How connected devices increase a business’s vulnerability to cybercrime. By John Young, APAC director, EU Automation.
When a Las Vegas casino was recently hacked via the smart thermometer in its aquarium, it exposed the extent to which the Internet of Things heightens our vulnerability to cybercrime.
Here, John Young, APAC director at automation parts supplier EU Automation explains why the rising threat of ransomware is even more of a threat to businesses that rely on connected devices.
Ransomware is a type of malicious software that blocks access to a computer device or the data stored on it until a ransom is paid. Individuals and businesses often pay up out of desperation.
A recent report by security company SonicWall found a 20 per cent increase in ransomware in the first half of 2020.
There are many high-profile examples of companies large and small facing crippling ransomware attacks. In 2019, global aluminum producer Norsk Hydro faced a severe attack which hit 22,000 computers across 170 sites in 40 different countries.
The business’s files were encrypted and production ground to halt. Older workers came out of retirement to help the company run its production line in a more old-fashioned way as normal production was completely disrupted and staff were forced to rely on pen and paper.
In this instance, the company took the bold step of publicising the situation and refusing to pay, but many more succumb to the demands of the hackers.
Many companies secretly pay out. In fact, some companies have even emerged to specialise in negotiating pay outs between victims and hackers, a phenomenon that illustrates the worrying rise in this type of crime.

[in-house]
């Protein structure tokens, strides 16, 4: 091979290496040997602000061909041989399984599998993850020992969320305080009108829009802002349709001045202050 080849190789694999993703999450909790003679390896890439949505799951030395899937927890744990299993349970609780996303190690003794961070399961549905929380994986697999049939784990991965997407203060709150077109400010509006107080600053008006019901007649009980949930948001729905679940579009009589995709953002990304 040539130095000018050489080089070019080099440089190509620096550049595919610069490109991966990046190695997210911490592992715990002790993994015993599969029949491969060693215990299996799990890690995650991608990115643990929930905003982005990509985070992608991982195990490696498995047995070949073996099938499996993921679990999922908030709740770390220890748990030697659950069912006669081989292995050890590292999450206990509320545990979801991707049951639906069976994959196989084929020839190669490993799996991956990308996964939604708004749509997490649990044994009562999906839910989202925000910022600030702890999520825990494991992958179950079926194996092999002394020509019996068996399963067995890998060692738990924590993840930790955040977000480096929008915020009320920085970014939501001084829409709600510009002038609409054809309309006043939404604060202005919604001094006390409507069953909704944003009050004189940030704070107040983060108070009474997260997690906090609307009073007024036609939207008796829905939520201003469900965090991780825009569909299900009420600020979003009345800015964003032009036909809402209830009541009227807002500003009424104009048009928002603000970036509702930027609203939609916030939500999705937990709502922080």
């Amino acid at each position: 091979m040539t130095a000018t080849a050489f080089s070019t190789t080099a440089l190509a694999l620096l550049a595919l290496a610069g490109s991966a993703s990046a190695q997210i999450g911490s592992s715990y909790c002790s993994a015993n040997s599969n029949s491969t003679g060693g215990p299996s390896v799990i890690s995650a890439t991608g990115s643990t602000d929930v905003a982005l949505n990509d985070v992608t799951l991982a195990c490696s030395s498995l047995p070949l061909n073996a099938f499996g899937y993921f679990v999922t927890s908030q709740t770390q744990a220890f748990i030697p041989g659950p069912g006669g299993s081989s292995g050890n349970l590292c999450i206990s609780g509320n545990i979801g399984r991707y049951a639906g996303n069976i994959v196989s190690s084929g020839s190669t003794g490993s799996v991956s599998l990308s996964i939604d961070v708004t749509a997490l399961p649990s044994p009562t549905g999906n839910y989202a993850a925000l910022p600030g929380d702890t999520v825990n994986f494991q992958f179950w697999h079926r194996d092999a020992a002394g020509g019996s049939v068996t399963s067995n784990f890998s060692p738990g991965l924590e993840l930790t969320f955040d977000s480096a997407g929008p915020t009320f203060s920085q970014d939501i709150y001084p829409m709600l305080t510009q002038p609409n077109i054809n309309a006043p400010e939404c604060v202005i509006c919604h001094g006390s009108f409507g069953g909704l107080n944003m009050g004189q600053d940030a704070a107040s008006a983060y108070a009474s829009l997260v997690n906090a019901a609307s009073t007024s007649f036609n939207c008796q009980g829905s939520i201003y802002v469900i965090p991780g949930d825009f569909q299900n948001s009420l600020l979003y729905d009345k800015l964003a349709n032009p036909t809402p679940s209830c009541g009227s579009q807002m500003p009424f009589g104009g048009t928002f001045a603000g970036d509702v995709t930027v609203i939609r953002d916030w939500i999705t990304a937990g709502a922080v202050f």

The problem is greater in the APAC region. In June, Microsoft released the findings from its latest Endpoint Threat Report for the APAC region. It found that the threat rate for malware in the APAC region was 1.7 times higher than in the rest of the world.
There is much variation within the region. Developing countries like Vietnam, Sri Lanka and Indonesia were disproportionately affected.
Countries that have lower rates of piracy and higher levels of what the report described as ‘cyber hygiene’, saw much lower threat rates. Japan, Australia and New Zealand fell into this category.
The Industrial Internet of Things (IIoT) is revolutionising the way many industries operate. There was some hope that connected devices would be less vulnerable to ransomware attacks.
Firstly, most data from the devices will be stored in the cloud and secondly, the uniqueness of many IoT devices creates a challenge for hackers who are looking to make as much money for as little effort as possible.
Unfortunately, many cyber experts are warning that the opposite is the case. For all its transformative potential, the IoT makes us more vulnerable to ransomware.
Locking personal data is less harmful than turning off the power completely. Production lines could be switched off and businesses forced to pay out bitcoins to prevent the spiraling costs of unplanned downtime.
In most cases, we are only as strong as the weakest link in our defense. A Las Vegas casino was recently hacked via the smart thermometer in its aquarium.
Extreme examples like this are rare, but as more and more devices become connected, the potential entry points for malicious software are growing.
The good news is that you are probably not going to be hacked by your fish tank. The bad news is that there is no obvious or easy solution to this problem.
Manufacturers should make sure any uptake in IoT technologies is met with a corresponding emphasis on security and practicing good cyber hygiene.
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